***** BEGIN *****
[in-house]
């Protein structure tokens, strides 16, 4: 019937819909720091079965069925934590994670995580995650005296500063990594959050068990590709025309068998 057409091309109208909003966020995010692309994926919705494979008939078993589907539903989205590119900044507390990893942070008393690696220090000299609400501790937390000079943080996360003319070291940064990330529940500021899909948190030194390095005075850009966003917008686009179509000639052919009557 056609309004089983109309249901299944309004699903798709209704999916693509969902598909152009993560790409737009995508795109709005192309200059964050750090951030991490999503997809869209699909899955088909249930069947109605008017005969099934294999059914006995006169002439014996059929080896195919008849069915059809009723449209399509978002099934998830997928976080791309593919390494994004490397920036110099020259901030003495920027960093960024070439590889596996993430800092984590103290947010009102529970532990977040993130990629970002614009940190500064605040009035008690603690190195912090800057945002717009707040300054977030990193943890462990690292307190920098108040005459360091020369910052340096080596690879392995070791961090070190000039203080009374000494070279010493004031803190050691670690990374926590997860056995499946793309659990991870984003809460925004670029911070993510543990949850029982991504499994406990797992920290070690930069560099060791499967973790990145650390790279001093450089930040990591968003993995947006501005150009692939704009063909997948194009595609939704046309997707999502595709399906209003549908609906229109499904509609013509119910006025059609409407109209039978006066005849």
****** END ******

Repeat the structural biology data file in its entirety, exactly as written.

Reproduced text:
[in-house]
């Protein structure tokens, strides 16, 4: 019937819909720091079965069925934590994670995580995650005296500063990594959050068990590709025309068998 057409091309109208909003966020995010692309994926919705494979008939078993589907539903989205590119900044507390990893942070008393690696220090000299609400501790937390000079943080996360003319070291940064990330529940500021899909948190030194390095005075850009966003917008686009179509000639052919009557 056609309004089983109309249901299944309004699903798709209704999916693509969902598909152009993560790409737009995508795109709005192309200059964050750090951030991490999503997809869209699909899955088909249930069947109605008017005969099934294999059914006995006169002439014996059929080896195919008849069915059809009723449209399509978002099934998830997928976080791309593919390494994004490397920036110099020259901030003495920027960093960024070439590889596996993430800092984590103290947010009102529970532990977040993130990629970002614009940190500064605040009035008690603690190195912090800057945002717009707040300054977030990193943890462990690292307190920098108040005459360091020369910052340096080596690879392995070791961090070190000039203080009374000494070279010493004031803190050691670690990374926590997860056995499946793309659990991870984003809460925004670029911070993510543990949850029982991504499994406990797992920290070690930069560099060791499967973790990145650390790279001093450089930040990591968003993995947006501005150009692939704009063909997948194009595609939704046309997707999502595709399906209003549908609906229109499904509609013509119910006025059609409407109209039978006066005849």